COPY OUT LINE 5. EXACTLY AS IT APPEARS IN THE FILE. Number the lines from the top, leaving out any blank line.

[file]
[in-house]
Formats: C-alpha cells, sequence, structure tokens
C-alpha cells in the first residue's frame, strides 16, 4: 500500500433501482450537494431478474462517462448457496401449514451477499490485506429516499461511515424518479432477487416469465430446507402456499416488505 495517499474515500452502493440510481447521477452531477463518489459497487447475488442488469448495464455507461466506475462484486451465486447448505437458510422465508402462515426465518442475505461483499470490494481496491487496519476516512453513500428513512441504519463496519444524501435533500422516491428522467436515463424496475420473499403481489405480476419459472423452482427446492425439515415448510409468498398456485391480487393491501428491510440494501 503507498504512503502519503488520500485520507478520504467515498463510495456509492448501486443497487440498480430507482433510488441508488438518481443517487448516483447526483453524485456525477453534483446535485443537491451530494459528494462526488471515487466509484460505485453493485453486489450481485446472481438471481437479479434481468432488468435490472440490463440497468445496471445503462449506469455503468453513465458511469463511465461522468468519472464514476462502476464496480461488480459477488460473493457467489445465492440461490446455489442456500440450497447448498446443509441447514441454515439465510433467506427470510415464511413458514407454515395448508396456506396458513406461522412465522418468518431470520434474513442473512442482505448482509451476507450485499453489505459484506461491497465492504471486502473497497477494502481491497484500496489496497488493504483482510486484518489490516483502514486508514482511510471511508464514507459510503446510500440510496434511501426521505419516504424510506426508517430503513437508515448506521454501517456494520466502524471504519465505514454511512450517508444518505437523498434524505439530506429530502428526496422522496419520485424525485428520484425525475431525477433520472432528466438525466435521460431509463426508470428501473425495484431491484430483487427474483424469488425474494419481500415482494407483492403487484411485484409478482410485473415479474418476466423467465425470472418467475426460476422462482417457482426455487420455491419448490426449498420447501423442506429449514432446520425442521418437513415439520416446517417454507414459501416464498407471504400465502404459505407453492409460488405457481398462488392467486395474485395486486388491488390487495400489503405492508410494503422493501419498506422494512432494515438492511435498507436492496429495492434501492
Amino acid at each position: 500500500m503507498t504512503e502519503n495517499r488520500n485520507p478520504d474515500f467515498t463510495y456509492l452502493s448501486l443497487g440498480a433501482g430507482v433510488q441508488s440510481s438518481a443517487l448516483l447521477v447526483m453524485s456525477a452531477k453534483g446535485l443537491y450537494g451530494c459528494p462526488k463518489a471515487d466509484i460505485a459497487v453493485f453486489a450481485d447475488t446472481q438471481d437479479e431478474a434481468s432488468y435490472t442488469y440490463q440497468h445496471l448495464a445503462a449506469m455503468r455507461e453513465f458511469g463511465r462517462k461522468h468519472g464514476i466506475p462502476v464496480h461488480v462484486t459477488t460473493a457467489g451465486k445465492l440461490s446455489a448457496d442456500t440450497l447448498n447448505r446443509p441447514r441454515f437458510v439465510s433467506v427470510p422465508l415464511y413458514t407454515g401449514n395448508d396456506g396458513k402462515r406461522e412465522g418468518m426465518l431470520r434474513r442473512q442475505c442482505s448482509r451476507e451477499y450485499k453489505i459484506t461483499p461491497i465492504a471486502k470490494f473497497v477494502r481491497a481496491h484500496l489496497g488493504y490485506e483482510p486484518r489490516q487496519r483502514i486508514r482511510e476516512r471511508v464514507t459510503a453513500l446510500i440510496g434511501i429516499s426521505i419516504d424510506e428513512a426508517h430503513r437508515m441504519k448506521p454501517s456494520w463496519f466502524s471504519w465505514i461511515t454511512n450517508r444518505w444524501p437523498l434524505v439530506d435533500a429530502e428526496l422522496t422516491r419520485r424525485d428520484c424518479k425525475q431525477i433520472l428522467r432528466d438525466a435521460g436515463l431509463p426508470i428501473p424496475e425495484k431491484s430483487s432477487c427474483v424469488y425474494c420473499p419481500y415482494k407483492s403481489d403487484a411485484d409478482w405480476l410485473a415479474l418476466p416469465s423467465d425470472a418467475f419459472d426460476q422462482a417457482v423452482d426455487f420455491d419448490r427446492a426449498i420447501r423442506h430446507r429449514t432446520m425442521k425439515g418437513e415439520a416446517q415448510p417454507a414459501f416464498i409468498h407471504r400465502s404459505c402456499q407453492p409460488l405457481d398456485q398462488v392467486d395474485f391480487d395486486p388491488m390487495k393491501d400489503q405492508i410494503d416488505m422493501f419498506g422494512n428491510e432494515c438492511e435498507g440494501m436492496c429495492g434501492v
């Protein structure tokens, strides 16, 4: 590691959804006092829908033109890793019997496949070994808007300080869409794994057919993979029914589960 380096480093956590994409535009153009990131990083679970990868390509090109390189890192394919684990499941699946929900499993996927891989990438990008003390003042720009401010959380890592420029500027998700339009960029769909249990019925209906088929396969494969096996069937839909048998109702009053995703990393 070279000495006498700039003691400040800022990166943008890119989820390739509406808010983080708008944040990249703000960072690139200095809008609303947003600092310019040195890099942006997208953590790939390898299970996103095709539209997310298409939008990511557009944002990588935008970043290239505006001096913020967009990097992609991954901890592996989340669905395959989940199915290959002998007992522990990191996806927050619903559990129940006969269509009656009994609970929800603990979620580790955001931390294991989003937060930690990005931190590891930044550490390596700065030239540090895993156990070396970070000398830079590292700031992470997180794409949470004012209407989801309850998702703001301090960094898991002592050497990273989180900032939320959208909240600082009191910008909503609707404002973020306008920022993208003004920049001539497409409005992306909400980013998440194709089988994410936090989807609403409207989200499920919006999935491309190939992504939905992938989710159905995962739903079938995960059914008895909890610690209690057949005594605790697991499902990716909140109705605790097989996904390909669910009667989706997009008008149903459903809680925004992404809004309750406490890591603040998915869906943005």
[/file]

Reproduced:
């Protein structure tokens, strides 16, 4: 590691959804006092829908033109890793019997496949070994808007300080869409794994057919993979029914589960 380096480093956590994409535009153009990131990083679970990868390509090109390189890192394919684990499941699946929900499993996927891989990438990008003390003042720009401010959380890592420029500027998700339009960029769909249990019925209906088929396969494969096996069937839909048998109702009053995703990393 070279000495006498700039003691400040800022990166943008890119989820390739509406808010983080708008944040990249703000960072690139200095809008609303947003600092310019040195890099942006997208953590790939390898299970996103095709539209997310298409939008990511557009944002990588935008970043290239505006001096913020967009990097992609991954901890592996989340669905395959989940199915290959002998007992522990990191996806927050619903559990129940006969269509009656009994609970929800603990979620580790955001931390294991989003937060930690990005931190590891930044550490390596700065030239540090895993156990070396970070000398830079590292700031992470997180794409949470004012209407989801309850998702703001301090960094898991002592050497990273989180900032939320959208909240600082009191910008909503609707404002973020306008920022993208003004920049001539497409409005992306909400980013998440194709089988994410936090989807609403409207989200499920919006999935491309190939992504939905992938989710159905995962739903079938995960059914008895909890610690209690057949005594605790697991499902990716909140109705605790097989996904390909669910009667989706997009008008149903459903809680925004992404809004309750406490890591603040998915869906943005």